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The Comprehensive Mental Status Examination

The Comprehensive Mental Status Examination

The Comprehensive Mental Status Examination

For this assignment, list the parts of a comprehensive mental status examination (MSE) for mental health patients. Give examples of each and describe the significance to the advanced practice nurse.
The Comprehensive Mental Status Examination

The Comprehensive Mental Status Examination

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The Comprehensive Mental Status Examination
The comprehensive mental health examination (MSE) consists of a structured assessment issued by the health physicians to evaluate their cognitive and behavioral functioning. It includes a wide range of the patient’s description, especially on their appearance, speech activity, general behavior, motor, level of consciousness, perception, and thought. Further, aspects such as the patient’s attitude, cognitive ability, mood, and effect during the exanimation also get examined. Specifically, cognitive functions such as patient alertness, abstract reasoning, language, memory, and constructional ability are clinically considered relevant. A nurse’s familiarity with these components is essential because they can help examine and differentiate psychiatric disorders (Arya and Rentala, 2020). This paper aims to explore the parts of a comprehensive mental status examination and their significances to the advanced practice nurse.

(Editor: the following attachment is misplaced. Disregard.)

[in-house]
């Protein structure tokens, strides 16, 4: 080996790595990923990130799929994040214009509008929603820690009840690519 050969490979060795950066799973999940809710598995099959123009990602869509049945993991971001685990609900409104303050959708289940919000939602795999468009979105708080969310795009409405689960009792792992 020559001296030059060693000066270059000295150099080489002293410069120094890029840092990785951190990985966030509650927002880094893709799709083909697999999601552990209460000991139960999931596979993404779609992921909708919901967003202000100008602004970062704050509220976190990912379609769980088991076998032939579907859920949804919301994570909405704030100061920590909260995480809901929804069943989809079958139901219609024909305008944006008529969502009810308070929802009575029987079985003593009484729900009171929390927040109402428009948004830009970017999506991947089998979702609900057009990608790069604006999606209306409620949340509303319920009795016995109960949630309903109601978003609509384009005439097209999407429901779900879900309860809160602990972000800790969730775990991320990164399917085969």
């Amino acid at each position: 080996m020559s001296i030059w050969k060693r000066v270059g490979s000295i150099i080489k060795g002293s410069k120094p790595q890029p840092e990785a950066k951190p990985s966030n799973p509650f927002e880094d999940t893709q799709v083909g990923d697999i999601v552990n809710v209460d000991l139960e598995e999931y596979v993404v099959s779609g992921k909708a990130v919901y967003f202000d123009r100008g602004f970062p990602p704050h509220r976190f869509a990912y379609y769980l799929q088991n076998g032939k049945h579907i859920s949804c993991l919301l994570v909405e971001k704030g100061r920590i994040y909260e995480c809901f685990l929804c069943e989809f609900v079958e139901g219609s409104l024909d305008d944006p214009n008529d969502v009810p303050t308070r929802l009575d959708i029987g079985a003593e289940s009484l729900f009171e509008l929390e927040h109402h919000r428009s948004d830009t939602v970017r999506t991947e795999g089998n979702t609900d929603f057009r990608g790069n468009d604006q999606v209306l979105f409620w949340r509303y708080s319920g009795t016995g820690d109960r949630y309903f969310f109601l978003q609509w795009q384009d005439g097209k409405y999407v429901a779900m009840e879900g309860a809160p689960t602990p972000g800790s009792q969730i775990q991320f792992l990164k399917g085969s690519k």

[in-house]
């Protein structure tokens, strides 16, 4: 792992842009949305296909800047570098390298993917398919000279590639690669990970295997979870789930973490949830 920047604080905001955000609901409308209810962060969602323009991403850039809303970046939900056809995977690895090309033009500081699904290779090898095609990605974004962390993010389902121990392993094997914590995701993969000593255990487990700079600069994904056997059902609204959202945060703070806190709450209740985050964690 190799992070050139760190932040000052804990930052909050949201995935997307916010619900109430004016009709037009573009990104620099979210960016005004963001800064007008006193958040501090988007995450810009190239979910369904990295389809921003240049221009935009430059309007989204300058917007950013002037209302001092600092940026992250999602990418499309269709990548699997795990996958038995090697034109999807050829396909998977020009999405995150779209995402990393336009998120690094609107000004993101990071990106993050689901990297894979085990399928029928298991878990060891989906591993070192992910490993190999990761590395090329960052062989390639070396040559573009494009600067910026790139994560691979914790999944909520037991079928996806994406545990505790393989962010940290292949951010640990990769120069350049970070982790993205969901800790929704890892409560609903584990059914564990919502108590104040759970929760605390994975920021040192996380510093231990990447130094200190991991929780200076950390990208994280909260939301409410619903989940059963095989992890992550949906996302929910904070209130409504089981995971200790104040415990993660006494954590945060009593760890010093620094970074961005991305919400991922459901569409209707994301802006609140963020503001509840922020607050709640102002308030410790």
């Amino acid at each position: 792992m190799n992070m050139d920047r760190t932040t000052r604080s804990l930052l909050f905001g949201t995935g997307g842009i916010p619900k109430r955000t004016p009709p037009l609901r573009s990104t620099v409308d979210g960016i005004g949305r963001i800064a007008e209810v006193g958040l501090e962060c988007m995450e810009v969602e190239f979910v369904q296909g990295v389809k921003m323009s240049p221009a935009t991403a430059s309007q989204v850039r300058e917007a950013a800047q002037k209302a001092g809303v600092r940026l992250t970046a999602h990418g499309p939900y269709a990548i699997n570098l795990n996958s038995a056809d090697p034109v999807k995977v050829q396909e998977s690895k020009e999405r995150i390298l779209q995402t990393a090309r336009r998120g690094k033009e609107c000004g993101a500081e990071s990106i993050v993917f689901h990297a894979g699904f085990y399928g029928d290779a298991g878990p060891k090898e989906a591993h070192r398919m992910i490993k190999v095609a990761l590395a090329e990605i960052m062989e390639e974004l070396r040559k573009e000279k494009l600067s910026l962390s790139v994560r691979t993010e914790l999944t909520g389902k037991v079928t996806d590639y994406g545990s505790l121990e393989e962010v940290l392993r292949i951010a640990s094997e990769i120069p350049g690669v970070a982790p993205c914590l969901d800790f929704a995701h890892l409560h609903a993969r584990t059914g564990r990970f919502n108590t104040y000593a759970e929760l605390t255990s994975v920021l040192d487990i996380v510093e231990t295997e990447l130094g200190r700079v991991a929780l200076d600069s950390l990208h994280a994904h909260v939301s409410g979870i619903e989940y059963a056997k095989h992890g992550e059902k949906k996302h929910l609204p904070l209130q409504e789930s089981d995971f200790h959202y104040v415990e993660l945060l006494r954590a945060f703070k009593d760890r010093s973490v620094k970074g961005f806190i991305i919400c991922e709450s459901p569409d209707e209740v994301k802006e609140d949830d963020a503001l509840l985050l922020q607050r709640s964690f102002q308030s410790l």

Parts of a Comprehensive Mental Status Examination
The first part of the examination is the appearance and general behavior of a patient. The physician examines the patient’s body appearances, such as grooming, interpersonal style, and the degree of eye contact. For example, a provocative dress code may imply a bipolar disorder, while a patient whose well-groomed and attentive to details such as tattoos and scars may imply depression. Patients exhibiting poor eye contact may suffer psychotic disorders and irritable behaviors due to anxiety. Another part of the test is motor activity, whereby facial, posture, and body movement. Restlessness or excessive body movement such as pacing and difficulty sitting still may indicate severe depression (Rentas et al., 2019). On the other hand, psychomotor retardation or slowed movement and emotional reaction may suggest symptoms of increased dosage of antipsychotic medication. Exaggerated body movements indicate the manic level of bipolar disorder and anxiety.